We live in a culture in which we are taught to avoid suffering. After all, avoiding it does seem to make perfect sense. But the problem is that God, who oftentimes delights in making little or no sense, uses suffering as a tool to grow the sufferer’s maturity and spirituality. As one writer has written, “God often digs the wells of joy with the spade of sorrow.” Another one has written, “A smooth sea never made a skillful sailor; uninterrupted prosperity and crowning success never qualifies a man for usefulness and genuine happiness.”

God the Father even used the sufferings of God the Son. Obviously, Jesus didn’t need to become more mature or grow spiritually, but God the Father used Christ’s sufferings in an even greater way: to provide a payment for the world’s sin debt. Hebrews 9:26 says that Jesus “…has appeared to put away sin by the sacrifice of Himself.” And, in Luke 24:25, Jesus says of His death, burial, and resurrection, “Ought not the Christ to have suffered these things and to enter into His glory?”

My goal with this post is to remind us that suffering, as unpleasant as it is, is not without its benefits. As a matter of fact, the Bible actually sings the praises of suffering for the cause of Christ or the sake of Christ. As evidence of this, Acts 5:41 says of the apostles who had just been beaten:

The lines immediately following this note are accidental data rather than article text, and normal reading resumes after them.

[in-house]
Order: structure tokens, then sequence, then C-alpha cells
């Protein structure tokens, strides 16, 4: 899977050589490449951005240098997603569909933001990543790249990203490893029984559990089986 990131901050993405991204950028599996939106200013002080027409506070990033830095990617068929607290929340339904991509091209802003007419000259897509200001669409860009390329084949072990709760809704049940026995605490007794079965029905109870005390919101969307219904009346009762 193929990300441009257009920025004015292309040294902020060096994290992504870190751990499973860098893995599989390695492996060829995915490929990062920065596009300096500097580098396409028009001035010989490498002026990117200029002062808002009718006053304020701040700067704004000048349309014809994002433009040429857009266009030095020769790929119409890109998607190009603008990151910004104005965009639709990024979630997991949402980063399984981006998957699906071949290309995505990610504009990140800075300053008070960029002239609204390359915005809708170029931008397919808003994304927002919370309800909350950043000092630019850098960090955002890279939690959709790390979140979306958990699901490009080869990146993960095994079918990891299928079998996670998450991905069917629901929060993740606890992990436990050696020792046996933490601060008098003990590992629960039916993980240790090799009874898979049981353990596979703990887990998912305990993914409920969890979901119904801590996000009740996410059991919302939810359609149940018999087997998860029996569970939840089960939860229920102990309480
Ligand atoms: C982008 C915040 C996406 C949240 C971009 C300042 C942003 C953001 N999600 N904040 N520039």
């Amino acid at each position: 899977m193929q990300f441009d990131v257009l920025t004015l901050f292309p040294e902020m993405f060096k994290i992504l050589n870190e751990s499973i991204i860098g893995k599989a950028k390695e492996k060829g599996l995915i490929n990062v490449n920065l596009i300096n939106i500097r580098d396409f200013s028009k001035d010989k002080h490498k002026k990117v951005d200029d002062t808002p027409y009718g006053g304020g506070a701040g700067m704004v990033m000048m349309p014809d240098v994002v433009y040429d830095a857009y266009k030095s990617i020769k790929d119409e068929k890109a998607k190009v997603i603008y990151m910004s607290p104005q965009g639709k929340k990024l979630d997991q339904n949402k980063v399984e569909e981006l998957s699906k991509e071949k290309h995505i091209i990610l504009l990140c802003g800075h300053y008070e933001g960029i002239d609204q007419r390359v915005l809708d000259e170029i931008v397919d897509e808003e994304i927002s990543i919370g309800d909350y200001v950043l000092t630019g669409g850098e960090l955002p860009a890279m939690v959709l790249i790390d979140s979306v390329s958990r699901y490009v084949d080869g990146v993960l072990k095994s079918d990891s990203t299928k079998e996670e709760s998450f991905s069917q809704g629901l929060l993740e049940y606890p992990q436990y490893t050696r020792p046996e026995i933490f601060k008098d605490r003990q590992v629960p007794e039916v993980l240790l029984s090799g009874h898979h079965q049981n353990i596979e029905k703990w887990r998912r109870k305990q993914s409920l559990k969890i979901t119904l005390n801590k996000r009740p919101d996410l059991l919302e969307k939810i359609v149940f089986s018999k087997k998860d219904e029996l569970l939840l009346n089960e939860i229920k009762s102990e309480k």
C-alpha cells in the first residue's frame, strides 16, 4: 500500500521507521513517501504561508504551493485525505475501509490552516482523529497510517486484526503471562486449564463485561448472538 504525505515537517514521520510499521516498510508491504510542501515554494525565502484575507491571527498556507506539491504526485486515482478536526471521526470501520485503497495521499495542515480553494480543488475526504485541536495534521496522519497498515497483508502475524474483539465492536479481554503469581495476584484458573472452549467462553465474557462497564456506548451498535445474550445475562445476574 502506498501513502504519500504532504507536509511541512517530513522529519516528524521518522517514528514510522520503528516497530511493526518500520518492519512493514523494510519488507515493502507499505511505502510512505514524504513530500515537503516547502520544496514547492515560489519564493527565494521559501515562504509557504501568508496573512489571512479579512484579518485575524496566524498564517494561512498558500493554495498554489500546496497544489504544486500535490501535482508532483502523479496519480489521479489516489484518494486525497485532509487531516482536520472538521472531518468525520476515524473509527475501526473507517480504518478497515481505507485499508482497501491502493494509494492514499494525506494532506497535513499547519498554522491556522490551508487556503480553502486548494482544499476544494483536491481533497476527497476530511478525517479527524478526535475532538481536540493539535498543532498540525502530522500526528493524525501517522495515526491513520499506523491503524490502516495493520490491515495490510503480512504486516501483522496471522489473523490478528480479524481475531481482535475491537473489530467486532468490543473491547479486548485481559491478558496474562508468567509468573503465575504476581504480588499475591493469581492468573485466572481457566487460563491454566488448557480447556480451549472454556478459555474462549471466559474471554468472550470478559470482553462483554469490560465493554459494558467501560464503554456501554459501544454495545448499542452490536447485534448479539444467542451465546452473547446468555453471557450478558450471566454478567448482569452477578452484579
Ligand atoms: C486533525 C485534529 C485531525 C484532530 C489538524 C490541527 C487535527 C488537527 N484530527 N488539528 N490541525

So they departed from the presence of the council, rejoicing that they were counted worthy to suffer shame for His name. (N.K.J.V.)

Along the same lines, Philippians 1:29 says:

For to you it has been granted on behalf of Christ, not only to believe in Him, but also to suffer for His sake. (N.K.J.V.)

Of course, it should be understood that such passages apply exclusively to the Christian. If, however, you are a Christian there is one other passage that I’d like to share with you. It’s Romans 8:18:

For I consider that the sufferings of this present time are not worthy to be compared with the glory which shall be revealed in us. (N.K.J.V.)

I’ll leave this verse with you, Christian, and encourage you to use it to keep your sufferings in proper perspective. Remember that they are not worthy to be compared with the glory that will one day be revealed in you. This is the great promise that allowed the apostles to actually rejoice when they got to suffer for Christ’s name, and it’s the same promise that should motivate you today.

This entry was posted in Adversity, Attitude, Christ's Death, Christ's Resurrection, Comfort, Complaining, Contentment, Courage, Depression, Disappointment, Encouragement, Patience, Persecution, Perseverance, Problems, Reward, Salvation, Sanctification, Suffering, Trials, Trusting In God and tagged , , , , . Bookmark the permalink.

Leave a Reply

Fill in your details below or click an icon to log in: Logo

You are commenting using your account. Log Out /  Change )

Twitter picture

You are commenting using your Twitter account. Log Out /  Change )

Facebook photo

You are commenting using your Facebook account. Log Out /  Change )

Connecting to %s